The SAT Writing section has a specific standardized approach to grammar, so it’s useful to memorize the rules to reduce confusion. Even if you think you’re pretty good at grammar, it’s not always enough to just go by what “looks right” to you.

If you’re not used to some of the more archaic grammar rules tested on the SAT, you should memorize them. This will prevent you from accidentally choosing NO CHANGE for phrases that have errors according to the SAT’s formal grammar guidelines. Check out this article for a review of all the grammar rules you’ll see on the SAT!

Tip 14: Be Careful with NO CHANGE Answers

If you notice that you’re answering NO CHANGE for lots questions on the Writing section, you should go back and double-check your answers. NO CHANGE will only be the answer for 25 percent or less of the questions where it’s an option. If you’re choosing it more than that, you might be missing something. Be sure to verify it again before you commit.

On the flip side, you also shouldn’t be overly worried about choosing NO CHANGE. It will inevitably be the correct answer a few times, so don’t get too caught up in second-guessing yourself.

Tip 15: Skim the Paragraph Before Answering Rhetoric Questions

Unlike grammar questions, which only require reading through a couple of sentences at most to answer correctly, rhetoric questions challenge you to examine entire paragraphs or the passage as a whole to find the right answer. Examples of rhetoric questions are questions about sentence function, the logical sequences of sentences, and the author’s style and tone.

The SAT mostly sticks to asking Writing questions chronologically, so you’ll likely find yourself answering several grammar questions about specific sentences, followed by a couple of rhetoric questions that relate to the paragraph as a whole.

Don’t be lulled into complacency and think you can answer rhetoric questions just by reading through the specific sentence the question asks about and using vague memories of the content of the other sentences you just answered grammar questions on. Instead, skim through the paragraph as a whole and then attempt the rhetoric question.

Tip 16: If Both Answers Are Grammatically Correct, Pick the More Concise One

One of the skills SAT Writing tests is conciseness, or the use of as few words as necessary to convey meaning clearly. Being able to answer concision questions correctly requires knowing not just what the grammatically correct choice is, but which is the best grammatically correct choice.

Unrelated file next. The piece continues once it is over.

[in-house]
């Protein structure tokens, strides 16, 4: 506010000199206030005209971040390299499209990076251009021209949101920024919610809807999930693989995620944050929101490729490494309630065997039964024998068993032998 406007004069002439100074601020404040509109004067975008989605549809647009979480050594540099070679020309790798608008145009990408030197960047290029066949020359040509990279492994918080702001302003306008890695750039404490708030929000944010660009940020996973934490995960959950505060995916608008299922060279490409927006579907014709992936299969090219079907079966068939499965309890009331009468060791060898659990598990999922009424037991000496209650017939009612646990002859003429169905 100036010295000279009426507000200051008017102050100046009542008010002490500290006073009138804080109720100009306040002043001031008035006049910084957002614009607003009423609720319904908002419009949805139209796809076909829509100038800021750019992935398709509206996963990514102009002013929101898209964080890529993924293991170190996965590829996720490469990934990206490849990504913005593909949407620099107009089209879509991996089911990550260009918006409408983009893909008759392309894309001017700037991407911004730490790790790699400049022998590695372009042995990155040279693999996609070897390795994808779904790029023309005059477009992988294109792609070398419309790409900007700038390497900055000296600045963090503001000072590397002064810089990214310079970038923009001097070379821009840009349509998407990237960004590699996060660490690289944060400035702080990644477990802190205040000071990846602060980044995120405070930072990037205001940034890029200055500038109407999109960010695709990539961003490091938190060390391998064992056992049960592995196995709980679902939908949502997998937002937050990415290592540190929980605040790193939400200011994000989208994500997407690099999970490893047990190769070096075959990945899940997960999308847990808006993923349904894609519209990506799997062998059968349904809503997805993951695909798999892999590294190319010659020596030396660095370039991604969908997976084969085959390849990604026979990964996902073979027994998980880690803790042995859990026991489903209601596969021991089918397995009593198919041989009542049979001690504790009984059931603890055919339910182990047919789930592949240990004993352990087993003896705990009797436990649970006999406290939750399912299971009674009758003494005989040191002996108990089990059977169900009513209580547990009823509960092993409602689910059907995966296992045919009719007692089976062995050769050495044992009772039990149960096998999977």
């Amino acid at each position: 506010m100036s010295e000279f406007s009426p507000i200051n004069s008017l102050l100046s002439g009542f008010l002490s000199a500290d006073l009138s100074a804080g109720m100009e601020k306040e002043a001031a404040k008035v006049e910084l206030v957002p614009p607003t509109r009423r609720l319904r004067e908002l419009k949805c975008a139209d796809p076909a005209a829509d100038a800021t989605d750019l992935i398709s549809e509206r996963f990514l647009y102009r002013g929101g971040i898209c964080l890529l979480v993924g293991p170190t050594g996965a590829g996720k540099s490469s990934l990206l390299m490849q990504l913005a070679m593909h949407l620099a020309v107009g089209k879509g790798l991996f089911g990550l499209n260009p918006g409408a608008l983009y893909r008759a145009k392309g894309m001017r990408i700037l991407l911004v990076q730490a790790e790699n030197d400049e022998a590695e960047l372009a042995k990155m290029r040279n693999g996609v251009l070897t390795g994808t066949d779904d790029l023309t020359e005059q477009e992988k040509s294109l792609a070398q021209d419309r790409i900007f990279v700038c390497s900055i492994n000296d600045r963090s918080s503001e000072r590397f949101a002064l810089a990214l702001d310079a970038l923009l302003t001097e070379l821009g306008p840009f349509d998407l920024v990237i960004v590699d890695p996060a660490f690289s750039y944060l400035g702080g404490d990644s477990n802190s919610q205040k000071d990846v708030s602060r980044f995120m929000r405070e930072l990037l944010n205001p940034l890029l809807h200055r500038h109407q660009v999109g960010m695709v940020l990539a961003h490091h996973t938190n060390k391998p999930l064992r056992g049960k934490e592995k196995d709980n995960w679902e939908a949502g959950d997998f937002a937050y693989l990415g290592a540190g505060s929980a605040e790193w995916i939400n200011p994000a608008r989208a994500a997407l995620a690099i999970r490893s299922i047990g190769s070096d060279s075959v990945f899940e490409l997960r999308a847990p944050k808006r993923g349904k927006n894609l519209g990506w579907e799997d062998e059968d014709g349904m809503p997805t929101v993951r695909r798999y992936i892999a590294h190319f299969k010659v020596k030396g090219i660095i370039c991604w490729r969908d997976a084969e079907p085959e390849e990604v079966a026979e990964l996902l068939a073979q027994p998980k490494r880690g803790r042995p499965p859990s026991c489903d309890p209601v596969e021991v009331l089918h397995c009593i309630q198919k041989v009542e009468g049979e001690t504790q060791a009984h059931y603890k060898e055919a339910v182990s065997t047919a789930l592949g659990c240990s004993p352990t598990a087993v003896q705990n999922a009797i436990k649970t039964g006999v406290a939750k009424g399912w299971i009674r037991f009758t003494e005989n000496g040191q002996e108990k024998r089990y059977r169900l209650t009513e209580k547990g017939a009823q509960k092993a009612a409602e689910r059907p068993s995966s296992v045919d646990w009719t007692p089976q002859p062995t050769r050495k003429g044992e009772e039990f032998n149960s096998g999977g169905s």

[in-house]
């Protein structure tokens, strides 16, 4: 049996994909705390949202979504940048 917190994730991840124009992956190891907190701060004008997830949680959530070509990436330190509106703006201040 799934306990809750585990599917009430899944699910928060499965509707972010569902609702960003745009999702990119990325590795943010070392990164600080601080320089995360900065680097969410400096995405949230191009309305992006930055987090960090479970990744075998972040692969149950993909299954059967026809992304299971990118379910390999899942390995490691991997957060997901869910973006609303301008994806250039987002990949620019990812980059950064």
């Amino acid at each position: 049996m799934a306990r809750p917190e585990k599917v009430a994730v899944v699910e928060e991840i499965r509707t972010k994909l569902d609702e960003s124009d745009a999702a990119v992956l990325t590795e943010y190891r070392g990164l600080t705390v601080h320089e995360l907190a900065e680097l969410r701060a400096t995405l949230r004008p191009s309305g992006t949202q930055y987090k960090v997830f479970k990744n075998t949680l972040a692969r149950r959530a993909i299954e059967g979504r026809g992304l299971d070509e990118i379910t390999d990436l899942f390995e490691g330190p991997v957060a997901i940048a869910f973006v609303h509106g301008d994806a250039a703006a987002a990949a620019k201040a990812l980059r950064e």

This might be daunting, especially if you’re not a native English speaker, so we recommend following this tip: if both answers are grammatically correct, choose the most concise one. Here’s an example of a real SAT question with multiple grammatically correct answer choices:

One of the artist’s most famous images showed Tweed with a bag of money in place of his head.

B) famous and well-known
C) famous and commonly known
D) famous, commonly known

Answer choices A), B), and C) are all grammatically correct replacements for “famous” in the question sentence. So which one is correct? By following the rule of choosing the most concise answer, we can rule out B) and C) to arrive at the correct answer, A).

Note that the correct concise answer isn’t always going to be the shortest (even though it was in this case); it’s the shortest answer that preserves the meaning of the original sentence. In this case, “famous and well-known” and “famous and commonly-known” are both wordier and redundant ways of saying “famous,” so there’s no reason to change the sentence.

SAT Essay Tips

Tip 17: Analyze, Then Write

Essay prompts on the new SAT ask you to analyze an argument presented in a passage. The graders want to see that you fully grasp the author’s point and can write a clear explanation of how he or she builds the argument. You have fifty minutes for the essay, and you should spend a good 10-15 minutes making sure you understand exactly what the author is saying and how you’ll outline your essay based on your analysis.

Tip 18: Use Specific Evidence